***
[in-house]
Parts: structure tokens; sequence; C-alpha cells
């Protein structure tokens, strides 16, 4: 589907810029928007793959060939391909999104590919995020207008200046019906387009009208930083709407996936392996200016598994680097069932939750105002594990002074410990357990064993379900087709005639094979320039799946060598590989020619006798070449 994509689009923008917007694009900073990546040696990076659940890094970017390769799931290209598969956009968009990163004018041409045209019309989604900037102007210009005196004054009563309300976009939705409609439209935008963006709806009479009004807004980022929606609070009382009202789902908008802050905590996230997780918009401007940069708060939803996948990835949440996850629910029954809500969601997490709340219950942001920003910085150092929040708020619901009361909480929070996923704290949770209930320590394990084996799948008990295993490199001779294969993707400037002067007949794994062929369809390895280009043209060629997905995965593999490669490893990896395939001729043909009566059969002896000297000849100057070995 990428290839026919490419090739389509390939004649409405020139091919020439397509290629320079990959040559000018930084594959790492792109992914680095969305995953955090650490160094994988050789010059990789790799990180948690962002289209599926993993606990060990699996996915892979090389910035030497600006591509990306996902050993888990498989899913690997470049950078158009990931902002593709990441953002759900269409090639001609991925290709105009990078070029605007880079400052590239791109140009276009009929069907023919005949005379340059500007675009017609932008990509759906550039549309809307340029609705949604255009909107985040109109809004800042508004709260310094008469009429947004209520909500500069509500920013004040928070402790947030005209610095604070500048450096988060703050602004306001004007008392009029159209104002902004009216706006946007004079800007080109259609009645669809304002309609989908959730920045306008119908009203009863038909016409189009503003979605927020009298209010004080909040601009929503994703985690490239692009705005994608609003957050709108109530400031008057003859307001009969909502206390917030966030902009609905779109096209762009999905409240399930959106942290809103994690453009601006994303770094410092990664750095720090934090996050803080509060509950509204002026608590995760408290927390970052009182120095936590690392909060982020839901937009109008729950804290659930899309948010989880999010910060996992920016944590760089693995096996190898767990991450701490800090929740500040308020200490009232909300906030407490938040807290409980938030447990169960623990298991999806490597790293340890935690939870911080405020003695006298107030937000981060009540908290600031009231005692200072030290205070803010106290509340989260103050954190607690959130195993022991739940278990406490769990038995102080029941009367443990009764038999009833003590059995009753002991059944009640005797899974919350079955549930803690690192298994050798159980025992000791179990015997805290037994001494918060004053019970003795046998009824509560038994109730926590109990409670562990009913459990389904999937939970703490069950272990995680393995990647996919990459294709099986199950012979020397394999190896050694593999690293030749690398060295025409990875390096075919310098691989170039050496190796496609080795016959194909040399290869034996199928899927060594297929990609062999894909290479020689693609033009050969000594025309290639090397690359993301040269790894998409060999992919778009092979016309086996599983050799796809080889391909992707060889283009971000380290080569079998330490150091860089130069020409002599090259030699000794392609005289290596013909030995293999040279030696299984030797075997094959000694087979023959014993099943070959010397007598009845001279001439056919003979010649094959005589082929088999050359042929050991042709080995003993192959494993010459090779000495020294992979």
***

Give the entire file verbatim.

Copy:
[in-house]
Parts: structure tokens; sequence; C-alpha cells
């Protein structure tokens, strides 16, 4: 589907810029928007793959060939391909999104590919995020207008200046019906387009009208930083709407996936392996200016598994680097069932939750105002594990002074410990357990064993379900087709005639094979320039799946060598590989020619006798070449 994509689009923008917007694009900073990546040696990076659940890094970017390769799931290209598969956009968009990163004018041409045209019309989604900037102007210009005196004054009563309300976009939705409609439209935008963006709806009479009004807004980022929606609070009382009202789902908008802050905590996230997780918009401007940069708060939803996948990835949440996850629910029954809500969601997490709340219950942001920003910085150092929040708020619901009361909480929070996923704290949770209930320590394990084996799948008990295993490199001779294969993707400037002067007949794994062929369809390895280009043209060629997905995965593999490669490893990896395939001729043909009566059969002896000297000849100057070995 990428290839026919490419090739389509390939004649409405020139091919020439397509290629320079990959040559000018930084594959790492792109992914680095969305995953955090650490160094994988050789010059990789790799990180948690962002289209599926993993606990060990699996996915892979090389910035030497600006591509990306996902050993888990498989899913690997470049950078158009990931902002593709990441953002759900269409090639001609991925290709105009990078070029605007880079400052590239791109140009276009009929069907023919005949005379340059500007675009017609932008990509759906550039549309809307340029609705949604255009909107985040109109809004800042508004709260310094008469009429947004209520909500500069509500920013004040928070402790947030005209610095604070500048450096988060703050602004306001004007008392009029159209104002902004009216706006946007004079800007080109259609009645669809304002309609989908959730920045306008119908009203009863038909016409189009503003979605927020009298209010004080909040601009929503994703985690490239692009705005994608609003957050709108109530400031008057003859307001009969909502206390917030966030902009609905779109096209762009999905409240399930959106942290809103994690453009601006994303770094410092990664750095720090934090996050803080509060509950509204002026608590995760408290927390970052009182120095936590690392909060982020839901937009109008729950804290659930899309948010989880999010910060996992920016944590760089693995096996190898767990991450701490800090929740500040308020200490009232909300906030407490938040807290409980938030447990169960623990298991999806490597790293340890935690939870911080405020003695006298107030937000981060009540908290600031009231005692200072030290205070803010106290509340989260103050954190607690959130195993022991739940278990406490769990038995102080029941009367443990009764038999009833003590059995009753002991059944009640005797899974919350079955549930803690690192298994050798159980025992000791179990015997805290037994001494918060004053019970003795046998009824509560038994109730926590109990409670562990009913459990389904999937939970703490069950272990995680393995990647996919990459294709099986199950012979020397394999190896050694593999690293030749690398060295025409990875390096075919310098691989170039050496190796496609080795016959194909040399290869034996199928899927060594297929990609062999894909290479020689693609033009050969000594025309290639090397690359993301040269790894998409060999992919778009092979016309086996599983050799796809080889391909992707060889283009971000380290080569079998330490150091860089130069020409002599090259030699000794392609005289290596013909030995293999040279030696299984030797075997094959000694087979023959014993099943070959010397007598009845001279001439056919003979010649094959005589082929088999050359042929050991042709080995003993192959494993010459090779000495020294992979």